The performances and light tone make this production thoroughly enjoyable. The set by James Noone creates a vast and fanciful world that grounds the action of the play. Paul Miller’s lights, Scott Killian’s score, Joshua C. Hight’s sound design, and Amanda French’s hair and make-up design all layer lushness to create a truly memorable theatrical experience.
As much as I enjoyed the production, there are three things I struggled with almost to distraction. The first was the confounding use of a countertenor as the musician of the piece. Shakespearean comedies often have songs as part of the text and productions vary on how to deal with them. August presents them as high-pitched warbled ballads and easy jokes. The tone and quality of Miles David Romney’s voice cannot be denied, but this version of the character of Balthazar was unclear (in both purpose and words) and repetitive. My second struggle came with the treatment of the characters of Dogberry and the watch. Dogberry is like the town warden, and his main attribute is his mismanagement of language. Max Robinson is always appealing on stage and is more than capable of delivering Dogberry’s malapropisms with endearment. I felt that the humor was lost with what appeared to be an after-thought choice of using children as the watch and that this turned Dogberry into a shade of Fagin, rather than a man of the law. Finally, I struggled with the costumes designed by Elizabeth Caitlin Ward. While the armor, mythic furs, and robes that gave this world its fantasy vibe were impressive and beautifully crafted, there was a lack of connection between genders and classes. This was clearest in the jarring juxtaposition of Leonato in embroidered floor length robes and Dogberry in a dirt caked henley and yellow galoshes. It also felt as if the actors were acting around the costumes rather than with them, something that detracted considerably from the performance for me.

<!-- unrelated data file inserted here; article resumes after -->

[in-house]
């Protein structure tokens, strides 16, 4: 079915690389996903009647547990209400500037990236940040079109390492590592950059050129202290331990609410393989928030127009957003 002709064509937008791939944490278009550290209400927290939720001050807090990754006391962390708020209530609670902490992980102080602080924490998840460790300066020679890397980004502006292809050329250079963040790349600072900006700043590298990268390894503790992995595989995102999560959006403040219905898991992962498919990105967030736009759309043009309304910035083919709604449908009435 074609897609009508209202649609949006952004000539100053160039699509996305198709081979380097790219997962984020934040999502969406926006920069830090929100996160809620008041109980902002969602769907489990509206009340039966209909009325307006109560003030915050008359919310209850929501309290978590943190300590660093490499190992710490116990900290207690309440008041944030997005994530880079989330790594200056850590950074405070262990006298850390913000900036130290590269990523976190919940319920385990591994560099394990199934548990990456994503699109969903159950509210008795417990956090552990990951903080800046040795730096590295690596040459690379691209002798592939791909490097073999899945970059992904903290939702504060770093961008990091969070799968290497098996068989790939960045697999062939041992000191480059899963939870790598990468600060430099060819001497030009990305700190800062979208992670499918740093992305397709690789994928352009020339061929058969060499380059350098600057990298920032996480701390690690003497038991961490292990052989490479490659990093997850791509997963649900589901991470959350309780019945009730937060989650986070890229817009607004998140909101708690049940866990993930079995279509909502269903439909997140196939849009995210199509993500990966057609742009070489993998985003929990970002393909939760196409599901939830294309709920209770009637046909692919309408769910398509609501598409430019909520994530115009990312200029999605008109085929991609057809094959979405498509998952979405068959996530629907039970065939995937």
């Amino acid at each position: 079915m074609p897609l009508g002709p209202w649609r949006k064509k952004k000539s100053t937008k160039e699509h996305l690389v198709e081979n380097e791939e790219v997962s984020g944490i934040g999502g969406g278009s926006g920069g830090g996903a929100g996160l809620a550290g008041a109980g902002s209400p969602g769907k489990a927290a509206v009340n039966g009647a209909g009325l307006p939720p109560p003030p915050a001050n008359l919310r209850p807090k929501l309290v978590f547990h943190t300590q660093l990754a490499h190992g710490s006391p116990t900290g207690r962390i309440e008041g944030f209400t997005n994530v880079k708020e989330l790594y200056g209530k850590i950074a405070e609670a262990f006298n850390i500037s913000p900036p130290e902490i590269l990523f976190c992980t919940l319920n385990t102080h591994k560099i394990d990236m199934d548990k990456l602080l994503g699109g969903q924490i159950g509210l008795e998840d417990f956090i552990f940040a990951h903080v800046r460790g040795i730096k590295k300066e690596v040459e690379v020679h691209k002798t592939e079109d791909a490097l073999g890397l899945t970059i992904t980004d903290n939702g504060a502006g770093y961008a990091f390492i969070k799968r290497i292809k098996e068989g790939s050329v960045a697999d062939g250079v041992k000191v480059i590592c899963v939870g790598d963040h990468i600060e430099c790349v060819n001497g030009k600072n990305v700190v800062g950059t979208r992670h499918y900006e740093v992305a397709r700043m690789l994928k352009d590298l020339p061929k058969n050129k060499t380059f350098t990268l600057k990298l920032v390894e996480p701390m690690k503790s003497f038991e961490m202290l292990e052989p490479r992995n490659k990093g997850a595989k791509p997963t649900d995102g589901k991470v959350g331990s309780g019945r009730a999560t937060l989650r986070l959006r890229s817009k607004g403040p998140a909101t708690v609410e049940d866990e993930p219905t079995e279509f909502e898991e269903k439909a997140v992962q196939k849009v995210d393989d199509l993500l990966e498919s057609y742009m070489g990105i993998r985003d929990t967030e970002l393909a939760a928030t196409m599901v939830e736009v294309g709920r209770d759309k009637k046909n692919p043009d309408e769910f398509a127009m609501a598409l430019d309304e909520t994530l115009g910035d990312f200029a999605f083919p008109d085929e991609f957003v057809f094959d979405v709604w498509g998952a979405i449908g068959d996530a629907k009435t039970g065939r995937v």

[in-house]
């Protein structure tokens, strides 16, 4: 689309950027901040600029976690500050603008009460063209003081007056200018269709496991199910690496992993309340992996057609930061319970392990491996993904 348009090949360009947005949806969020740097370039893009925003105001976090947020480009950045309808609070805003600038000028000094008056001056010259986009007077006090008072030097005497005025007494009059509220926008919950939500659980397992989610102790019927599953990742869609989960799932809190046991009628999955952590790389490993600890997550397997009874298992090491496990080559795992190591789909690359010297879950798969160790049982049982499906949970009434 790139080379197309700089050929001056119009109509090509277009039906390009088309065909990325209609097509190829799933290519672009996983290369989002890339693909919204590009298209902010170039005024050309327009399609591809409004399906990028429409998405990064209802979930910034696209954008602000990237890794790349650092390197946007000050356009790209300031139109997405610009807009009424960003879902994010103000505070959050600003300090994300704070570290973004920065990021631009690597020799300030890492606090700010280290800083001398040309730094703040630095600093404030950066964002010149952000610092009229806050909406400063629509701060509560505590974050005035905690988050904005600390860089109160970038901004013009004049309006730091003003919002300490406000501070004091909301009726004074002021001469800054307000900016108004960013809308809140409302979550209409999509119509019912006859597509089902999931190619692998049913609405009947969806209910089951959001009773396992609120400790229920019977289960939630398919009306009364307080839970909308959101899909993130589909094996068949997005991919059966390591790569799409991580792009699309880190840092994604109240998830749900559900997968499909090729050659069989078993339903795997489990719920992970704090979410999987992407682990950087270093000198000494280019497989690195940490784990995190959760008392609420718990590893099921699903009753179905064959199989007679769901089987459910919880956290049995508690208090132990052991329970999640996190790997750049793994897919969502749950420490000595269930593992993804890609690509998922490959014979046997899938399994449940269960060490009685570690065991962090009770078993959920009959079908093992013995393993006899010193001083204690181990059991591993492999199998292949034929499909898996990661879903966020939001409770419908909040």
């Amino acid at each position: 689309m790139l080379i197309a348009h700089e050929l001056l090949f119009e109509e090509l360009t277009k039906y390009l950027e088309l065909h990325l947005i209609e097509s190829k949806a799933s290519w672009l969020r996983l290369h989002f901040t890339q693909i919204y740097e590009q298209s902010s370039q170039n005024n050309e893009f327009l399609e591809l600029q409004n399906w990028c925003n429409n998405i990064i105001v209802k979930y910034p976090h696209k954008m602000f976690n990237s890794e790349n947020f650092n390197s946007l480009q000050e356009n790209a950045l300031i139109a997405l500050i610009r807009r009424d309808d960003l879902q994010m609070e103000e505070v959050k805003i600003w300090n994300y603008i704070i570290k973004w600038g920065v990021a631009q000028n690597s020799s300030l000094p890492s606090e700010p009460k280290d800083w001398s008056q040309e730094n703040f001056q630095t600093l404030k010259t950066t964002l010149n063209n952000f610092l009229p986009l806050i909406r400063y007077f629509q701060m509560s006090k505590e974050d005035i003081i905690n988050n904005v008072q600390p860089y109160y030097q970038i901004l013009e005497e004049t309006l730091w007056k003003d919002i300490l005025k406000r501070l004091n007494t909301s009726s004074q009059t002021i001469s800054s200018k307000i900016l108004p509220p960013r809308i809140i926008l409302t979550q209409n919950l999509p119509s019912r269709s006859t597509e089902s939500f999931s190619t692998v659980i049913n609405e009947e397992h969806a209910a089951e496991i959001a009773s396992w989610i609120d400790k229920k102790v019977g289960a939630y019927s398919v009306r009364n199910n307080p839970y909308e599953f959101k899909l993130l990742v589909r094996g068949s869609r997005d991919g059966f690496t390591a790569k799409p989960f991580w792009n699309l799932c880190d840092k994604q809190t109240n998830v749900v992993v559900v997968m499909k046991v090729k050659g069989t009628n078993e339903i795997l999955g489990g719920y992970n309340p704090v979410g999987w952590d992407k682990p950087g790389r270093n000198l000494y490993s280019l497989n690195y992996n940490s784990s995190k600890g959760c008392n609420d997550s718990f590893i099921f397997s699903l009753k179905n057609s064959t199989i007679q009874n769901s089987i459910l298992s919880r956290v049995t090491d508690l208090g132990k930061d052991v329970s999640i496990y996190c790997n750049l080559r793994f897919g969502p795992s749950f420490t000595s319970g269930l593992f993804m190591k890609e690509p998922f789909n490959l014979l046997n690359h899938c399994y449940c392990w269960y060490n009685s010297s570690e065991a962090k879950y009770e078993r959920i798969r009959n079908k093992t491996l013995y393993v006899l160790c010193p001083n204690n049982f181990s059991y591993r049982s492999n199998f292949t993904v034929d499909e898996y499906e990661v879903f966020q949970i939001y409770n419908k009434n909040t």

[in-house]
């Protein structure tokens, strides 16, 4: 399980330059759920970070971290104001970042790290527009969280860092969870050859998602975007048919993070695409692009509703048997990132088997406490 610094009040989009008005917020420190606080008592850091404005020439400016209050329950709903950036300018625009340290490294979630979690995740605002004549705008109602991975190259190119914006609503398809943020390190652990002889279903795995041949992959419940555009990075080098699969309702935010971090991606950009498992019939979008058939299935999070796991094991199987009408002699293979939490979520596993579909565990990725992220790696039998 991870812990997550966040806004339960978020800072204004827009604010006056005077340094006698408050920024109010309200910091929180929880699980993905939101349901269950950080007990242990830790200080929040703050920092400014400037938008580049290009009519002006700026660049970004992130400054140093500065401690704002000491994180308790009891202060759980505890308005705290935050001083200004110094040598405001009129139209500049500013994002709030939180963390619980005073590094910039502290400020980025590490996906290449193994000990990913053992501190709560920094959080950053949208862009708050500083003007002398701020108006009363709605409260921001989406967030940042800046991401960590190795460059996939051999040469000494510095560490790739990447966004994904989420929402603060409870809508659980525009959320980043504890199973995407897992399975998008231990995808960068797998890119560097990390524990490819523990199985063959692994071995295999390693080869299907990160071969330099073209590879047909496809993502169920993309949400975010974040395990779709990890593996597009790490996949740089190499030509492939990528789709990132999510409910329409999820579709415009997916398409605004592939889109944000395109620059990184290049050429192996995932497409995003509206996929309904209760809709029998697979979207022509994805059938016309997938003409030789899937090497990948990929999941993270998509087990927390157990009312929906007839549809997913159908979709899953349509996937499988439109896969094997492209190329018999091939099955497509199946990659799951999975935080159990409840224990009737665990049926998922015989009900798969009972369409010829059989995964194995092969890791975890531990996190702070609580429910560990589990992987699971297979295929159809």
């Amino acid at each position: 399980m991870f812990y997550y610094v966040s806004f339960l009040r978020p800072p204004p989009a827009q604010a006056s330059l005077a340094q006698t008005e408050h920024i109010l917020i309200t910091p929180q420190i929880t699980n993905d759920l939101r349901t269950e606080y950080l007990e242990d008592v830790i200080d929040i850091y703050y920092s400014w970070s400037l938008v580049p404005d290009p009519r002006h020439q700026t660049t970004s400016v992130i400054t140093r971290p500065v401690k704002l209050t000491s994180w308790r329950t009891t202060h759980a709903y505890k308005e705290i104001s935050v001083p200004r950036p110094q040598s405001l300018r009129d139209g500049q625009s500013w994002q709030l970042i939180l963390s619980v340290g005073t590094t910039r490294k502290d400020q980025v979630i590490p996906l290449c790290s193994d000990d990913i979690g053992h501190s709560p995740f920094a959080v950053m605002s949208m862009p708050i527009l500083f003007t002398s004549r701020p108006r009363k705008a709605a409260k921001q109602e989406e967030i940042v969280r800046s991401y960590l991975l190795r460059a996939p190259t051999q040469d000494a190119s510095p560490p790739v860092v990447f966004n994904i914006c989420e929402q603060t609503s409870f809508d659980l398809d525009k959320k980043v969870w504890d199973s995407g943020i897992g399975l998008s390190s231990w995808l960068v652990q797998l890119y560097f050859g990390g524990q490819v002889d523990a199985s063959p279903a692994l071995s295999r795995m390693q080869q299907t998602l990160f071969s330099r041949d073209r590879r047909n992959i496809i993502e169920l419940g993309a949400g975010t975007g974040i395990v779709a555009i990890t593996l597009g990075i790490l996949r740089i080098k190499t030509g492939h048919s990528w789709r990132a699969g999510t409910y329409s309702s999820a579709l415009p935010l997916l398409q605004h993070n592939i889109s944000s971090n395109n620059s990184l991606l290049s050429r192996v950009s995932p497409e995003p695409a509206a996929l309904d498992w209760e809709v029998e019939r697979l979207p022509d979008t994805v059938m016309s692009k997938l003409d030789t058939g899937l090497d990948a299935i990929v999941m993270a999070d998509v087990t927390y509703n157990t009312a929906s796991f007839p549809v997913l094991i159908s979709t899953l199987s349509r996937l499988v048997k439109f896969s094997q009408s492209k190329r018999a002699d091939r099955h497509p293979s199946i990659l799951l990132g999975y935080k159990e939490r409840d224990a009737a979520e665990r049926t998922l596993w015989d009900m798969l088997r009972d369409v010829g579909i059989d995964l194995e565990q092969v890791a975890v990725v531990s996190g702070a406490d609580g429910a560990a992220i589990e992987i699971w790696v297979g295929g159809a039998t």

My struggles aside, the opening night audience was warm and receptive, laughing often and buzzing positively at intermission. Readers should be aware that the play does run close to two hours and forty minutes with intermission and parking is heavily impacted by construction on the new law library.